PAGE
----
THREE THEMES AFFECTING CPG
First, we’re operating in an attention economy. A cursory look at the enterprise valuations of companies like Facebook, Google, Netflix and Amazon demonstrate that we are in an era of capturing and retaining consumer attention. These companies continue to do well and soar over other media stalwarts from a business perspective because they’re focused on creating solutions that meet evolving consumer needs in innovative and useful ways. Consumers are more demanding, social, connected and in search of convenience-oriented experiences than ever before, so it’s important for enterprise organizations—whether in CPG or otherwise—to use technology to engage and capture the attention of their target consumers. This starts by focusing on their needs.
The success of companies like Facebook and Amazon has taught us that the marketplace rewards enterprises that are connected to consumers, able to capture their attention and have the capacity to meet their needs. This reality means that CPG professionals in the established areas of traditional advertising, trade marketing promotions, category management and merchandising now have a tall order of finding new and interesting strategies to connect with consumers.
Outside of CPG, we’re seeing other industries experimenting with outside-of-the-box programs and business models to build relationships with consumers. For example, many smart TV manufacturers have created advertising networks as “sidecar” businesses. By doing this the networks have created new revenue streams gotten to know the consumers who use the networks on a more personal level.
So why do we bring this up? Well, this type of experimentation can translate to CPG—it’s not just the high-tech players who are on the forefront of what’s next. We’ve helped launch a number of similar efforts for our retailer and manufacturer clients that are aimed at connecting them to shoppers. In a world where consumers are highly disloyal and have nearly unlimited options to buy what they want when they want, it’s more important than ever for CPG companies to be a source of innovation when it comes to serving consumer needs.
Next is demand stimulation. As this industrywide push to connect with consumers makes waves across CPG, it’s becoming more noticeable that manufacturers and retailers need to partner to truly evolve the way they connect with consumers and stimulate purchases. At Nielsen, we’re able to measure the full consumer lifecycle—from measuring media consumption through to actual sales. So we know that, if you’ve managed a marketing budget in the last five years, it’s probable that you’ve seen this shift in the form of marketing dollars being moved from traditional mass advertising to targeted digital advertising.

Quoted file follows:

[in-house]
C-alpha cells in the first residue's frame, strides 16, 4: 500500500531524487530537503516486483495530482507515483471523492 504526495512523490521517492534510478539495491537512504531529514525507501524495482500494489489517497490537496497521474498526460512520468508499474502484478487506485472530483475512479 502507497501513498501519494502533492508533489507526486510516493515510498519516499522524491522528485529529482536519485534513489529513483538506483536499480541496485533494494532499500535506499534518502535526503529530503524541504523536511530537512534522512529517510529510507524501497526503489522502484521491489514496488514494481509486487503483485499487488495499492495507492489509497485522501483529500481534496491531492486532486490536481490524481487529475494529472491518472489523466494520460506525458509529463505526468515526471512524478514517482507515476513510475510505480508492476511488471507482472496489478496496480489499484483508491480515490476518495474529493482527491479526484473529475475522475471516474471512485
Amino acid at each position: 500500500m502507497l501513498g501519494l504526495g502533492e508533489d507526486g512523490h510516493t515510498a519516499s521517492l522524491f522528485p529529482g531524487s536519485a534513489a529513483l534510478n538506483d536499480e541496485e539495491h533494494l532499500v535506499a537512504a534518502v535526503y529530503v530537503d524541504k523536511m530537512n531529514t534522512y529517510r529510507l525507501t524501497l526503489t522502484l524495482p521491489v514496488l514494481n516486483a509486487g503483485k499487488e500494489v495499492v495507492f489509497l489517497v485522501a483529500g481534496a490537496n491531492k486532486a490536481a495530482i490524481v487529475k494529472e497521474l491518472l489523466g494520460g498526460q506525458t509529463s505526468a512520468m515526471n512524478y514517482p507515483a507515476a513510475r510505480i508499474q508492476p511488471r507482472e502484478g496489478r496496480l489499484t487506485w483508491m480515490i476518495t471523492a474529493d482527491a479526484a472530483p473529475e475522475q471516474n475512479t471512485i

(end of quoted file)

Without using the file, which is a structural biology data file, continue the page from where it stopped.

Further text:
But, it’s likely that you’ve also seen a similar trend take place with shopper marketing as well, as allocation among trade spend and promotional budgets has shifted too. More companies are leaning on addressable and cohort-based simulation models of stimulation to help them succeed.
For example, we’re seeing a rise in:
- Promotional programs that leverage retailer customer data
- Retailer-owned media platforms
- Manufacturers using direct-to-consumer methodologies for collecting customer data
- The intervention of media players like Instagram, Facebook, and Google to enable CPG retailers and brands to build more intimate relationships with their customers
As these trends grow, we believe that retailer and manufacturer budget allocation will continue to shift and therefore how the effectiveness of their budget and market impact is measured will shift too. Lucky for CPG, our Nielsen teams are in lock-step with these changes. We’ve built collaboration tools and measures that help both manufacturers and retailers better connect with consumers and achieve mutual growth in an increasingly complicated and omnichannel world.
Lastly, algorithms are owning more decisions and activations. We are seeing an explosion in the use of modern computing and data approaches to help CPG companies better serve consumers. These technological advances help pricing, trade promotion, category management and merchandising professionals determine:
- What incremental assortments to put on the shelf
- Which are best prices to implement
- How to respond to market demands and pricing competition in the most effective ways possible
For years, these activities have been completed in a collaborative yet mostly analog fashion between retailers and manufacturers. But this legacy way of doing business allowed each side to bring their own understanding of the category and shopper to the table for lengthy discussions. In today’s fast-paced and connected world, retailers and manufacturers need a better, faster and more efficient way to quickly overcome these tensions and optimize category assortment and pricing.
This is where we come in. We’ve been working with retailers and manufacturers for years now and understand the tensions and opportunities where their objectives meet. In this intersection is also a palpable opportunity for growth.